There is a man long time ago. One day he goes to Ise on duty, he is treated very kindly by Saio. Since he is very pleased and next day sends a message to her, which says “I’d love to see you”. She doesn’t refuse it. But there are many people around the palace and it’s very hard to see each other for them.

     At midnight, he sees a figure in the darkness outside since he can’t fall asleep because he thinks of her. The figure is the Saio. The man is very excited and invites her to his room. But they cannot spend a long time together. She goes back after a while, and it makes him very sad.

     Next morning, he wants to get in touch with her, but he cannot. After a while, he gets a message. It’s not a letter but a poem.

You came to me or
I go to you just before
I can’t remember
Did I see you in my dream?
Did I go to you indeed?


      The man cries when he reads her poem, and sends a poem to her as well.

My heart seems to break
I’m lost and I have an ache
I’m not sure what happened
How about coming to me tonight
And finding what’s the real world?

     He goes out for his business, but he can’t concentrate at all. He wants to meet the Saio that night again, but he has to stay at a party. At last she sents a message. It is half of a poem.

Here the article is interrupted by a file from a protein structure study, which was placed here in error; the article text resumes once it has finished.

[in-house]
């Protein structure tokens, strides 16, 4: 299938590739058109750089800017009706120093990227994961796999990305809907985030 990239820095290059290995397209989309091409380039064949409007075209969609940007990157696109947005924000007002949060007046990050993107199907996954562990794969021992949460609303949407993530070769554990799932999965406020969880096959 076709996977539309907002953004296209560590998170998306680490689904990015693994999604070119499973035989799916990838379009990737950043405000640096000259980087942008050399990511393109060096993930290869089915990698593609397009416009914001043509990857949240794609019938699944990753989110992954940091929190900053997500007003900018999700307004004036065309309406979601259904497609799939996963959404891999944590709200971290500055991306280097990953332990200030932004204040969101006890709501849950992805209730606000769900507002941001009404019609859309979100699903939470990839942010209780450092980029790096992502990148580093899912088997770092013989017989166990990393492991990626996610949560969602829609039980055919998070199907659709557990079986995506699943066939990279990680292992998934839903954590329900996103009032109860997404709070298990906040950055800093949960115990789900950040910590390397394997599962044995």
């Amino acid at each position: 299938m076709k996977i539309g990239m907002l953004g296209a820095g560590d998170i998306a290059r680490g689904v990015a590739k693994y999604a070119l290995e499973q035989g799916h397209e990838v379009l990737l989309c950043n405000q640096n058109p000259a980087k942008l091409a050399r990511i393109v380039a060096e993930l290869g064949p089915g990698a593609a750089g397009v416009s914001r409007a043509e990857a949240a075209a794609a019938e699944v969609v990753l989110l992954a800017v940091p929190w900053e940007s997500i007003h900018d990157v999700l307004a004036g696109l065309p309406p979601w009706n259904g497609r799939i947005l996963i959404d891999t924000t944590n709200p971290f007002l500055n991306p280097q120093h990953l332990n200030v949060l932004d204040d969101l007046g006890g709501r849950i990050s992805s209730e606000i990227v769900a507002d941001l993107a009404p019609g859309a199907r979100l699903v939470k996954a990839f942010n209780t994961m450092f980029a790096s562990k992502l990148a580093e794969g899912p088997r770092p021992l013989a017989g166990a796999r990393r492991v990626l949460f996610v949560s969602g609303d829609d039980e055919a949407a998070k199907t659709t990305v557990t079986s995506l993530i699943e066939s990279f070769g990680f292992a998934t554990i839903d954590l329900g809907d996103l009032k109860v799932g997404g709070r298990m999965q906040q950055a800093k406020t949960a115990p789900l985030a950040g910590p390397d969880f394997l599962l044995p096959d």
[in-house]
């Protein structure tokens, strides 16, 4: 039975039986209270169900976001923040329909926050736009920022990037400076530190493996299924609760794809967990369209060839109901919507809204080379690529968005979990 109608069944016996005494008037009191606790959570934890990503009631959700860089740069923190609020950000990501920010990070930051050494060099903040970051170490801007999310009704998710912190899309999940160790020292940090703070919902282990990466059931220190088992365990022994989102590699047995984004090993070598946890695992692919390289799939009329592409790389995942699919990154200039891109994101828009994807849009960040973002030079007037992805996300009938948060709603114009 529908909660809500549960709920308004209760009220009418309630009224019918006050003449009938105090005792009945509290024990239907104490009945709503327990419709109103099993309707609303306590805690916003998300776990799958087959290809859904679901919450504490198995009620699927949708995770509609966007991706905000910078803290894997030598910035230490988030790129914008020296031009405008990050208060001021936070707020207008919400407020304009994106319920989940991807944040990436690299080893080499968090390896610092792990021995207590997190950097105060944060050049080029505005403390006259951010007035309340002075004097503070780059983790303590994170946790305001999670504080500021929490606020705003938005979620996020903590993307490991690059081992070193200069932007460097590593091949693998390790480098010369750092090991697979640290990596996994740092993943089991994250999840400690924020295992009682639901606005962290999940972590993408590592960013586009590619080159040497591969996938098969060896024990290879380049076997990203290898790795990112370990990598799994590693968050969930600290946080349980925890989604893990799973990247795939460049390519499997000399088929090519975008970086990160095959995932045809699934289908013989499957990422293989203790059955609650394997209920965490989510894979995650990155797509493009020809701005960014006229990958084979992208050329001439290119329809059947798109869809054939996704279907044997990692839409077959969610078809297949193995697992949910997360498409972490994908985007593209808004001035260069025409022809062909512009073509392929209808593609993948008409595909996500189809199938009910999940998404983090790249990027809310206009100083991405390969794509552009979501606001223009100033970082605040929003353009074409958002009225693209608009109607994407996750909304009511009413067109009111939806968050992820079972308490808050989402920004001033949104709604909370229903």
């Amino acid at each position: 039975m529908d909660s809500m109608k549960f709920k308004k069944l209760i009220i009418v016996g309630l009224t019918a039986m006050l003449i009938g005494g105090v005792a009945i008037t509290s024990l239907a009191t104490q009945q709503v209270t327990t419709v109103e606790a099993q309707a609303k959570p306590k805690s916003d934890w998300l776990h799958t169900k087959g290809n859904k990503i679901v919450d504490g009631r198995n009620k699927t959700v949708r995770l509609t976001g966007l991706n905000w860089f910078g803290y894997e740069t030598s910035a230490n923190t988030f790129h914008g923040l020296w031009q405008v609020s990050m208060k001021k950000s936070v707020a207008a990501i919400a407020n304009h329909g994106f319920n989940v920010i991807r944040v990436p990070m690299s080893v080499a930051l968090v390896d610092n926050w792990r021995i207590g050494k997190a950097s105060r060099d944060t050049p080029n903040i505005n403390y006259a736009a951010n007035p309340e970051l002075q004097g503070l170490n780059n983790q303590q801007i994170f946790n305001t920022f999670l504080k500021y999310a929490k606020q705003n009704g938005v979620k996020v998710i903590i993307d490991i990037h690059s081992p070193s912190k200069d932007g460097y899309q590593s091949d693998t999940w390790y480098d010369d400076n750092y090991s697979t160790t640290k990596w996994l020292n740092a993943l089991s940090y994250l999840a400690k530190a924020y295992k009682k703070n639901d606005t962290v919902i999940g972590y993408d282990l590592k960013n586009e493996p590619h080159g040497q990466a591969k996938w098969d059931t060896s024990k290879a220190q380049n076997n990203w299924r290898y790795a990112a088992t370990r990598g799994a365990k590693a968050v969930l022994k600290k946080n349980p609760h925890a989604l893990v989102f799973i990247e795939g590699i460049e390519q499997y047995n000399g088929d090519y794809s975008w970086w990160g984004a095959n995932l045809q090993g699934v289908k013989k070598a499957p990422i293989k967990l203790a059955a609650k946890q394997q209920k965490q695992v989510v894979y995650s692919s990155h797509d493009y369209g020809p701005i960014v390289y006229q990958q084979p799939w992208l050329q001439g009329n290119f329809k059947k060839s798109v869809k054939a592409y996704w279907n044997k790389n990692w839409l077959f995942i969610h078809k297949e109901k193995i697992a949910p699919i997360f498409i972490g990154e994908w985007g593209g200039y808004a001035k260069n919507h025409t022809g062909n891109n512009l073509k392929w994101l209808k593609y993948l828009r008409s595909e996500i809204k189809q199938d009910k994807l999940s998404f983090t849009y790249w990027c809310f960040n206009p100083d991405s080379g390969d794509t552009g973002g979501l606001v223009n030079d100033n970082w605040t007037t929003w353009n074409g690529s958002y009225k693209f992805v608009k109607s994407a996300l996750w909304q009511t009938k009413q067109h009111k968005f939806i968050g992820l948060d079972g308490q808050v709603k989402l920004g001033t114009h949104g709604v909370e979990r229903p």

The stream is shallow
It looks like our relations
For me it’s sorrow

      The man makes half the poem and completes it.

I’ll come through the place ‘cause it
Means to see someone again

     And then he leaves for another place. They never meet again.





     I shouted and started running at that time when I turned around.

     I was in a small village in Mugi, Gifu prefecture, where I had visited and written about the other day, on Sunday of the 17th. That was a peaceful afternoon. Some people were indulging in a nap, some were strolling in the village, and I was about to practice tai chi outside after lunch.

     I heard some snaps behind me when I went outside. I saw something gray crouch and eating something when I turned around.

     A dog? I thought that first. The next instant, however, it clicked with me that it was not a dog but another animal; a monkey!

       It was the first time for me to see a wild monkey. It was eating something in a leisurely manner showing its back to us. With my information, some of us came out and saw it, but the monkey didn’t look unaffected at all and kept eating something.

     Another big monkey, however, suddenly appeared from nowhere and squealed. And the monkey who was eating something swung round to us and then started running away to the mountain.